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New Website, New Blog, but the Old Blog Archive remains: September 28, 2023

After many years of wanting a real website, this month I finally have a website designed by the very knowledgeable Rey Rey Rodriguez ( TheMindOfReyRey ). My old blog,  Vacation-Travel-Adventure  continues with the same address but it is located in the "Archives" tab on my new website . The new blog which is a continuation but with much better resolution for 4K screens, it is now at .

Ethnic Miao Villages of Basha and Kala, China: October 16, 2019

Basha Village is an ethnic Miao village. The last tribe of gunners live here. Their ancestors used guns to guard their land from bears. Even today, Basha men carry guns and this tribe is the only tribe in China that can legally carry guns.

After our bus parked in a huge parking lot, we climbed several flights of stairs to get to the "ticket hall" that seemed more like a bus station's ticketing and waiting room.

Once our tickets had been purchased, we boarded the Basha bus to Basha Village where we were deposited at the front gates. We were a little early--earlier than the Basha Welcome Committee, so we waited. Another group showed up and the Welcome Committee was ready.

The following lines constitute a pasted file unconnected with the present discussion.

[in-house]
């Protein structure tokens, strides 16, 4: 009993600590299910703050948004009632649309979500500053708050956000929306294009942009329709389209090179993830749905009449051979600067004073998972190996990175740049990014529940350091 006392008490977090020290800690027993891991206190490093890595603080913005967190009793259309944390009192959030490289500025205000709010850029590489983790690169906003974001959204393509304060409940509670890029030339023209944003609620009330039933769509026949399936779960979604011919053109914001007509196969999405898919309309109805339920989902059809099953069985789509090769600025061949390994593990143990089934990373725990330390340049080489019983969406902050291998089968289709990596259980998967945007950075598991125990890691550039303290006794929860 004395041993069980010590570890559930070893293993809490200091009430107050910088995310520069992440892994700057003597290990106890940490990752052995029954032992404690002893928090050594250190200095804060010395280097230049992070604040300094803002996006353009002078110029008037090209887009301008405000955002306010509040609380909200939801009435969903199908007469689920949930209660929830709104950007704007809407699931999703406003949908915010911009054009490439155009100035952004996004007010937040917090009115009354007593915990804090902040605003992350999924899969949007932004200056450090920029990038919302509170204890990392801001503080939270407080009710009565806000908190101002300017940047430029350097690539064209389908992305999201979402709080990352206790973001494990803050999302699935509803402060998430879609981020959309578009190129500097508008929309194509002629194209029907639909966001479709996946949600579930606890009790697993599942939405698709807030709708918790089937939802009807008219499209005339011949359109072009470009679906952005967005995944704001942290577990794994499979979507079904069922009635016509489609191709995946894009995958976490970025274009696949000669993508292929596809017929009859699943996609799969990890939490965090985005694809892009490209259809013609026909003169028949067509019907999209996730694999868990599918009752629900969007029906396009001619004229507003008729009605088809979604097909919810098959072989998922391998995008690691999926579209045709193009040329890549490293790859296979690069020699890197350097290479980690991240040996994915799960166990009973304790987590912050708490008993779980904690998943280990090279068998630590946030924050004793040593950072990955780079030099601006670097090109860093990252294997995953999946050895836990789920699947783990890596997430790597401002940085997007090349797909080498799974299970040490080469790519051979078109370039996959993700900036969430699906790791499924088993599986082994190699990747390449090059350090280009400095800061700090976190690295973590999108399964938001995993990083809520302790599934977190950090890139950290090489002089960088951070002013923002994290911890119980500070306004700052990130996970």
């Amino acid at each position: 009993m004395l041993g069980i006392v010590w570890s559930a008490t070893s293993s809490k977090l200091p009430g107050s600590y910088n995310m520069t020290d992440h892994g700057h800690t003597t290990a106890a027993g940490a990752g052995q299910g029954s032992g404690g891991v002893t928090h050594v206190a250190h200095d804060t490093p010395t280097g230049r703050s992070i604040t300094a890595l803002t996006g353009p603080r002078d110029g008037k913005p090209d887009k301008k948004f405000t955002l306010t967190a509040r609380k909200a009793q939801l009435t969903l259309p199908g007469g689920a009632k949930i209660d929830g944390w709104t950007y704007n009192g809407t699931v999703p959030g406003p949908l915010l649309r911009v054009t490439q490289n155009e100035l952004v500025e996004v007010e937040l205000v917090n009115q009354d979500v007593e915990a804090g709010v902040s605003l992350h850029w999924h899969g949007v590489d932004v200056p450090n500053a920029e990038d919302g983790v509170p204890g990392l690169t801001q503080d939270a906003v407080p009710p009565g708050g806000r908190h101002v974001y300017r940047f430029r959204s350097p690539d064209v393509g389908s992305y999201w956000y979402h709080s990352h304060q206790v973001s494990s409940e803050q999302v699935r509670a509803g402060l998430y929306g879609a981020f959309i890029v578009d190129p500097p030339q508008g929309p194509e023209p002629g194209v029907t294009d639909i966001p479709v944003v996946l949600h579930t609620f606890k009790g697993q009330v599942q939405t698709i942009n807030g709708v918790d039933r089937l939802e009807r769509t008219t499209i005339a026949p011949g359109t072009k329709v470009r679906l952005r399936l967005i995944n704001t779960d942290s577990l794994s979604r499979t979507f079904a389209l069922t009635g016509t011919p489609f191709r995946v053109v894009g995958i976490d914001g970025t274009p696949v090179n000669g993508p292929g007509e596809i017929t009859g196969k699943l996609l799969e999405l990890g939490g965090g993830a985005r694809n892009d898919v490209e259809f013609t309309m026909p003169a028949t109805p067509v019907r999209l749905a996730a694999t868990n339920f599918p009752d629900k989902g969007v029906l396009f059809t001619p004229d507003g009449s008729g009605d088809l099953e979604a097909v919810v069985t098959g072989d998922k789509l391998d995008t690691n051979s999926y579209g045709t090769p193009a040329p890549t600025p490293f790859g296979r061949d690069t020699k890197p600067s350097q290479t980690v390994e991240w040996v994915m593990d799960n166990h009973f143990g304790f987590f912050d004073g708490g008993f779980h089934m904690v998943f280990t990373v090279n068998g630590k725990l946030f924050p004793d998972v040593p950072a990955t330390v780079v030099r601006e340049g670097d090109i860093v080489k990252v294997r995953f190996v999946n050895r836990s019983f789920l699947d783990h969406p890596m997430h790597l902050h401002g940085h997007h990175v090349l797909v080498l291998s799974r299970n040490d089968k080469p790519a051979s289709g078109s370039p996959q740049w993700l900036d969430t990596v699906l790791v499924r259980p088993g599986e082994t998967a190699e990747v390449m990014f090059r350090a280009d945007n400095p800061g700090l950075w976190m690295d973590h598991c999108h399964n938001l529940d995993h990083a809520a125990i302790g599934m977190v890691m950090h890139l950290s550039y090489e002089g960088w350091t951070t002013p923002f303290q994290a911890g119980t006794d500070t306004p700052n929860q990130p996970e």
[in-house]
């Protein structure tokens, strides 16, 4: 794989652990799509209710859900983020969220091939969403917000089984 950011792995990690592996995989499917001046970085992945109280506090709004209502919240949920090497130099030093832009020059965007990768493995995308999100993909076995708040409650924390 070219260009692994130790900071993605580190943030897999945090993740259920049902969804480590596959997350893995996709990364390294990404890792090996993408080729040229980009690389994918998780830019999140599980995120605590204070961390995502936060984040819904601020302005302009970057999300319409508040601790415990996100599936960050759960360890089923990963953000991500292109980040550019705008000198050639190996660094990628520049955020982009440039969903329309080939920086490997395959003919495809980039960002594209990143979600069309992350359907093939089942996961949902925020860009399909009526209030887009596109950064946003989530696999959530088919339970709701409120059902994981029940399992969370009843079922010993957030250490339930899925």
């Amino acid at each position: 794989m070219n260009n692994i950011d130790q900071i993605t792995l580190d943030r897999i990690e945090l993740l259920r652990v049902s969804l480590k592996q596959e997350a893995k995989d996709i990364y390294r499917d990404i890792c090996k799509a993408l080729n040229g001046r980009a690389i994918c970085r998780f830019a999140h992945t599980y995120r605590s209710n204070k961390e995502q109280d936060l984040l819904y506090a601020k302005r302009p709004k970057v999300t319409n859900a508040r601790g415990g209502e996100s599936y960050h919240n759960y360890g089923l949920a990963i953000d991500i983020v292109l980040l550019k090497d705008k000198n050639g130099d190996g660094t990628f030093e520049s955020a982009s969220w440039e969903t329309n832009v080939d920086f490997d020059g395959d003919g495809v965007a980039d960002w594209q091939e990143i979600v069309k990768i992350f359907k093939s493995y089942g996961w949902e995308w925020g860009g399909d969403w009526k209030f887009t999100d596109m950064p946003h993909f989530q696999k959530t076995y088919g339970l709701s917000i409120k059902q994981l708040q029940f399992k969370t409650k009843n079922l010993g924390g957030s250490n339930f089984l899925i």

We were welcomed with music created from bamboo instruments called Lusheng, beautiful women, men shooting guns, and then we were allowed inside the village.

We were funneled past the remains of a 1,000 year-old tree that had been harvested to make Mao's coffin in 1976. Miao people see the surrounding trees as their spirit totem. Although just a stump remains, it is revered and guarded still. When a baby is born, a tree is planted; when that person dies, the tree might be cut down for that person's coffin.

Continuing on we were directed to an outdoor performance stage where performing villagers sang and danced and with audience participation, had a wedding ceremony. It was all in Chinese so we missed some of the finer points and laughs.

While the young women were waiting for their turns to perform, most busily embroidered small pieces of fabric.

Post performance, our guides arranged for us to observe a hair-cutting ceremony inside a village house. Basha men have distinctive hairstyles. Young boys take part in a shaving ceremony. The village leader using a sickle shaves the boy's head leaving long hair only on the top of the head. The long hair is wound into a bun which is said to represent trees.

While the head and hair have been wet with water, no shaving cream of any kind is used during the head shaving.

After the fascinating head-shaving opportunity, we drove about 3 hours to Kala Village. Kala, an ethnic-Miao village, is known as the Village of Birdcages. Most of the households excel at birdcage making and weaving skills. The birdcages are sold worldwide. Birdcages hang from the street lights. There was even a birdcage sculpture on a hilltop.

It was raining when we arrived so the two models posed for us inside the building.

We overnighted in the nearby town of Wanda in a lovely hotel with a spa. Dan and I visited the spa for a long, hot soak because we luckily had our swimsuits with us.